When someone is convicted of impaired driving and ordered to have an interlock installed, he or she will be referred by local ignition interlock monitors to manufacturers and their installation service providers designated by the state.
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Under Leandra’s Law, when anyone is convicted of any felony or misdemeanor drunk driving offense the court will be required to impose - in addition to any fine, jail, or prison sentence - a period of probation or conditional discharge. During that period, the individual will be required to install and maintain an ignition interlock device, for at least six months, in any motor vehicle they own or operate.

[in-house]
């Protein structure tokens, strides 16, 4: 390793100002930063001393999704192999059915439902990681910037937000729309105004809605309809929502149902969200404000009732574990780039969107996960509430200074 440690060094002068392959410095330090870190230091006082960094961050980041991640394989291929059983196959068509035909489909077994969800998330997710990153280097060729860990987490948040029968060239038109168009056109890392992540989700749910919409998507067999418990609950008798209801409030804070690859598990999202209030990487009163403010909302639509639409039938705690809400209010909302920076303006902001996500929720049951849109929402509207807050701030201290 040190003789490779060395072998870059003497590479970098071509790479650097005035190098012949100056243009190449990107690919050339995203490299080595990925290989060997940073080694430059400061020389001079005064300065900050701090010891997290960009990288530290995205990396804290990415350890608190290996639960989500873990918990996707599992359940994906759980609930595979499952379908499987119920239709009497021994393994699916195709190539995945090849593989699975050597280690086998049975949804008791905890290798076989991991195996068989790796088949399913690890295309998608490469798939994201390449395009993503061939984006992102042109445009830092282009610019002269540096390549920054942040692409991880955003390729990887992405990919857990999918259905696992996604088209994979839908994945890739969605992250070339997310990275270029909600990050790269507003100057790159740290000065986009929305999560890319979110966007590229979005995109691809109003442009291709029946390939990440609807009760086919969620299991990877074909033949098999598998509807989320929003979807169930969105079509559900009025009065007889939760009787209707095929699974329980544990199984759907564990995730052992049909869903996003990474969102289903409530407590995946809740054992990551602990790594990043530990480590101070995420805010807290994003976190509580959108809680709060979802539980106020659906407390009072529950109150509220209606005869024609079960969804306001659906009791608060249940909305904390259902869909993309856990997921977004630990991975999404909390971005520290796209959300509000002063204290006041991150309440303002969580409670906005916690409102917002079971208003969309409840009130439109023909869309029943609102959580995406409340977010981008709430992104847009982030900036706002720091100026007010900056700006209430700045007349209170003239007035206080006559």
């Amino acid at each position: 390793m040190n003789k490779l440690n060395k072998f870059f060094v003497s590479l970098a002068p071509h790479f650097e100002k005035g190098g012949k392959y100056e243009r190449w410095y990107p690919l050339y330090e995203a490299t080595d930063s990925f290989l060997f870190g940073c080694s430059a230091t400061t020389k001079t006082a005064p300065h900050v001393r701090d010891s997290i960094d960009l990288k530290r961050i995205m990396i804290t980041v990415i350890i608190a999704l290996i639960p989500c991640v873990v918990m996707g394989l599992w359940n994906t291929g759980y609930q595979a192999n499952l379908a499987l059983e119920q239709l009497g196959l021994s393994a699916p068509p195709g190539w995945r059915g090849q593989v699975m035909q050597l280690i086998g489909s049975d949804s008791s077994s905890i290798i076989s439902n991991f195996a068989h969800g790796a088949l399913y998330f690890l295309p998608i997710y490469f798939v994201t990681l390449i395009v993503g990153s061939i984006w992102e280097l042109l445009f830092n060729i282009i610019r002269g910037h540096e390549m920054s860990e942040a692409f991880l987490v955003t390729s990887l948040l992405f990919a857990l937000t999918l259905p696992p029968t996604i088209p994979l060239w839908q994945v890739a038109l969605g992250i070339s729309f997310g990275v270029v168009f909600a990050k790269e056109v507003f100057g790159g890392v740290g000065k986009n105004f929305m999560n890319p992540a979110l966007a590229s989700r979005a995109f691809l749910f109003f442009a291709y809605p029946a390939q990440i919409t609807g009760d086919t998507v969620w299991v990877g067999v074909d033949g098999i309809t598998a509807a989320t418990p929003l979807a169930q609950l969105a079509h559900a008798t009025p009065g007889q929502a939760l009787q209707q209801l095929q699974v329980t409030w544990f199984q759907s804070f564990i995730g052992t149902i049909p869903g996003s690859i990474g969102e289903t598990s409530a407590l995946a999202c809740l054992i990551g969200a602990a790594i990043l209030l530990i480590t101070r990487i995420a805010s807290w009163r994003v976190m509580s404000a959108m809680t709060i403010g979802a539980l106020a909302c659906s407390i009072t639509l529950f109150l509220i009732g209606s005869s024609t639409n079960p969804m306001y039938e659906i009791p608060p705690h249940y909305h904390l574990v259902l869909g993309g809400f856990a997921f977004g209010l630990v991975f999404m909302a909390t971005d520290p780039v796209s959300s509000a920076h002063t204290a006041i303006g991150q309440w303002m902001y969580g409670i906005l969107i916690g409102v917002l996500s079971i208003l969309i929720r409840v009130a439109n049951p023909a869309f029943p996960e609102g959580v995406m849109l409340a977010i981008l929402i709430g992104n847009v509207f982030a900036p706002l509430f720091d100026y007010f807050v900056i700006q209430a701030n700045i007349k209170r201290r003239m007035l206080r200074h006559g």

Before a vehicle’s motor can be started, the driver must exhale into an ignition interlock device (IID) also known as a breath alcohol ignition interlock device (BAIID). If the driver’s blood alcohol concentration (BAC) is 0.025 percent or higher the engine will not start.
No. At random intervals after the engine has been started, the device will require additional breath samples. If a sample is not provided or if the blood alcohol concentration is 0.025 percent or higher, the device will record the event, warn the driver and then start an alarm (horn honking and/or a loud interior alarm) until either the ignition is turned off or a clean breath sample is provided. Additionally, some of the devices have built-in cameras and keep a photographic record of who provides the breath sample.
The cost depends on the vendor and the level of ignition interlock service, but generally costs approximately $100 for installation, $100 for de-installation and a monthly fee of $100. In general, it is the responsibility of the convicted drunk driver to pay all the fees associated with installing and maintaining these devices.